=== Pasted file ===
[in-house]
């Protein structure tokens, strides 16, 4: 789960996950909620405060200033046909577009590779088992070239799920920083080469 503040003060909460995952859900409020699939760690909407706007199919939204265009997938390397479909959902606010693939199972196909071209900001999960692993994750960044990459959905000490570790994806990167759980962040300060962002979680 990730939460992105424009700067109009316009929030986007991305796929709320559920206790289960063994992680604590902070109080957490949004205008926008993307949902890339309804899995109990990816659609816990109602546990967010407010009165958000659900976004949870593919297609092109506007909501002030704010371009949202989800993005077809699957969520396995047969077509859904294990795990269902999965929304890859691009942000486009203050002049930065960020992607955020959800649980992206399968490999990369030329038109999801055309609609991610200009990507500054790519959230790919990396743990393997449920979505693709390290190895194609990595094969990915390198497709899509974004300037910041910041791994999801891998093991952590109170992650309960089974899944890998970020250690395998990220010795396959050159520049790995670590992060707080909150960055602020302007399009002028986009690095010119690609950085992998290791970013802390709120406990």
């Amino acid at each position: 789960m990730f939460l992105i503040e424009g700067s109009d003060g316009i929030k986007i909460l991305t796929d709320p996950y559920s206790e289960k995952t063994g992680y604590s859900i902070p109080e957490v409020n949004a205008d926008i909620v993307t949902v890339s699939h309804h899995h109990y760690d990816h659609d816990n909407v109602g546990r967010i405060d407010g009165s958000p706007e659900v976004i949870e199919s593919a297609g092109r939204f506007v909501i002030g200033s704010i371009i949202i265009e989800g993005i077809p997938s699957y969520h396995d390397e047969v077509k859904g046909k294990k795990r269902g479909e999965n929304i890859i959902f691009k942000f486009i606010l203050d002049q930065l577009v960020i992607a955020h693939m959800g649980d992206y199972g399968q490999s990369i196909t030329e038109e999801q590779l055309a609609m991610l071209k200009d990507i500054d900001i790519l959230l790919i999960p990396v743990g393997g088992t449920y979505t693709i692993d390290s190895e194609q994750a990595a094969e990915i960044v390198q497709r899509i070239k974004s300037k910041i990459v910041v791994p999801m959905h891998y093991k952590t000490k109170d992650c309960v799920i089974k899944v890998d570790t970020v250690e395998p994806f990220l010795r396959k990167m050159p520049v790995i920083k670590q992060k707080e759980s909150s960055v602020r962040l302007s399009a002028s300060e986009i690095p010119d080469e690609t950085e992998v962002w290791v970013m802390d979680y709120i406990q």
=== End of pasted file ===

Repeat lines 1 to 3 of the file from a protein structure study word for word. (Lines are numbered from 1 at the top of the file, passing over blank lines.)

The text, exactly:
[in-house]
């Protein structure tokens, strides 16, 4: 789960996950909620405060200033046909577009590779088992070239799920920083080469 503040003060909460995952859900409020699939760690909407706007199919939204265009997938390397479909959902606010693939199972196909071209900001999960692993994750960044990459959905000490570790994806990167759980962040300060962002979680 990730939460992105424009700067109009316009929030986007991305796929709320559920206790289960063994992680604590902070109080957490949004205008926008993307949902890339309804899995109990990816659609816990109602546990967010407010009165958000659900976004949870593919297609092109506007909501002030704010371009949202989800993005077809699957969520396995047969077509859904294990795990269902999965929304890859691009942000486009203050002049930065960020992607955020959800649980992206399968490999990369030329038109999801055309609609991610200009990507500054790519959230790919990396743990393997449920979505693709390290190895194609990595094969990915390198497709899509974004300037910041910041791994999801891998093991952590109170992650309960089974899944890998970020250690395998990220010795396959050159520049790995670590992060707080909150960055602020302007399009002028986009690095010119690609950085992998290791970013802390709120406990």
């Amino acid at each position: 789960m990730f939460l992105i503040e424009g700067s109009d003060g316009i929030k986007i909460l991305t796929d709320p996950y559920s206790e289960k995952t063994g992680y604590s859900i902070p109080e957490v409020n949004a205008d926008i909620v993307t949902v890339s699939h309804h899995h109990y760690d990816h659609d816990n909407v109602g546990r967010i405060d407010g009165s958000p706007e659900v976004i949870e199919s593919a297609g092109r939204f506007v909501i002030g200033s704010i371009i949202i265009e989800g993005i077809p997938s699957y969520h396995d390397e047969v077509k859904g046909k294990k795990r269902g479909e999965n929304i890859i959902f691009k942000f486009i606010l203050d002049q930065l577009v960020i992607a955020h693939m959800g649980d992206y199972g399968q490999s990369i196909t030329e038109e999801q590779l055309a609609m991610l071209k200009d990507i500054d900001i790519l959230l790919i999960p990396v743990g393997g088992t449920y979505t693709i692993d390290s190895e194609q994750a990595a094969e990915i960044v390198q497709r899509i070239k974004s300037k910041i990459v910041v791994p999801m959905h891998y093991k952590t000490k109170d992650c309960v799920i089974k899944v890998d570790t970020v250690e395998p994806f990220l010795r396959k990167m050159p520049v790995i920083k670590q992060k707080e759980s909150s960055v602020r962040l302007s399009a002028s300060e986009i690095p010119d080469e690609t950085e992998v962002w290791v970013m802390d979680y709120i406990q």